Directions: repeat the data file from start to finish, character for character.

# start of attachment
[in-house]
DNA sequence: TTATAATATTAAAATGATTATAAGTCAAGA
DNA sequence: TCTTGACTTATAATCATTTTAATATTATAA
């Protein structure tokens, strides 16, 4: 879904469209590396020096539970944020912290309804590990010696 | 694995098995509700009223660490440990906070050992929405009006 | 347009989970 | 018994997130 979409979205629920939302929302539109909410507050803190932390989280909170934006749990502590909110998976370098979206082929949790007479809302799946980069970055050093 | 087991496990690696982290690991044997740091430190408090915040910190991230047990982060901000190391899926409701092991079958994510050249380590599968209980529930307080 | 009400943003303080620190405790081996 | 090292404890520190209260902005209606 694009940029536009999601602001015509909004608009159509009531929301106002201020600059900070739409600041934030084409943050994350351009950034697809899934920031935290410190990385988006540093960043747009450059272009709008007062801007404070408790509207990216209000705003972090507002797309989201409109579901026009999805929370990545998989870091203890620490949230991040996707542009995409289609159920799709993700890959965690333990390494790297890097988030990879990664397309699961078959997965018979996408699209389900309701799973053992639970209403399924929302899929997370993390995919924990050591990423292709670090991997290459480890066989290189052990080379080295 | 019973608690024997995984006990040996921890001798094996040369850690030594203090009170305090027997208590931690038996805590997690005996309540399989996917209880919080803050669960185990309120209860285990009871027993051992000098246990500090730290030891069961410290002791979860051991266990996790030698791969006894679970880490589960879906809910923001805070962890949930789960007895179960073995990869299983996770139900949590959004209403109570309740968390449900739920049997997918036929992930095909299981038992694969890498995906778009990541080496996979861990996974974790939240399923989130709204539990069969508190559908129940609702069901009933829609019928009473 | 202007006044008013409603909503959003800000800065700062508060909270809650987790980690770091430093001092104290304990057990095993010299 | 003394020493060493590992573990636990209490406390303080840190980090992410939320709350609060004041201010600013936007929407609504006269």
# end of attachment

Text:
[in-house]
DNA sequence: TTATAATATTAAAATGATTATAAGTCAAGA
DNA sequence: TCTTGACTTATAATCATTTTAATATTATAA
């Protein structure tokens, strides 16, 4: 879904469209590396020096539970944020912290309804590990010696 | 694995098995509700009223660490440990906070050992929405009006 | 347009989970 | 018994997130 979409979205629920939302929302539109909410507050803190932390989280909170934006749990502590909110998976370098979206082929949790007479809302799946980069970055050093 | 087991496990690696982290690991044997740091430190408090915040910190991230047990982060901000190391899926409701092991079958994510050249380590599968209980529930307080 | 009400943003303080620190405790081996 | 090292404890520190209260902005209606 694009940029536009999601602001015509909004608009159509009531929301106002201020600059900070739409600041934030084409943050994350351009950034697809899934920031935290410190990385988006540093960043747009450059272009709008007062801007404070408790509207990216209000705003972090507002797309989201409109579901026009999805929370990545998989870091203890620490949230991040996707542009995409289609159920799709993700890959965690333990390494790297890097988030990879990664397309699961078959997965018979996408699209389900309701799973053992639970209403399924929302899929997370993390995919924990050591990423292709670090991997290459480890066989290189052990080379080295 | 019973608690024997995984006990040996921890001798094996040369850690030594203090009170305090027997208590931690038996805590997690005996309540399989996917209880919080803050669960185990309120209860285990009871027993051992000098246990500090730290030891069961410290002791979860051991266990996790030698791969006894679970880490589960879906809910923001805070962890949930789960007895179960073995990869299983996770139900949590959004209403109570309740968390449900739920049997997918036929992930095909299981038992694969890498995906778009990541080496996979861990996974974790939240399923989130709204539990069969508190559908129940609702069901009933829609019928009473 | 202007006044008013409603909503959003800000800065700062508060909270809650987790980690770091430093001092104290304990057990095993010299 | 003394020493060493590992573990636990209490406390303080840190980090992410939320709350609060004041201010600013936007929407609504006269």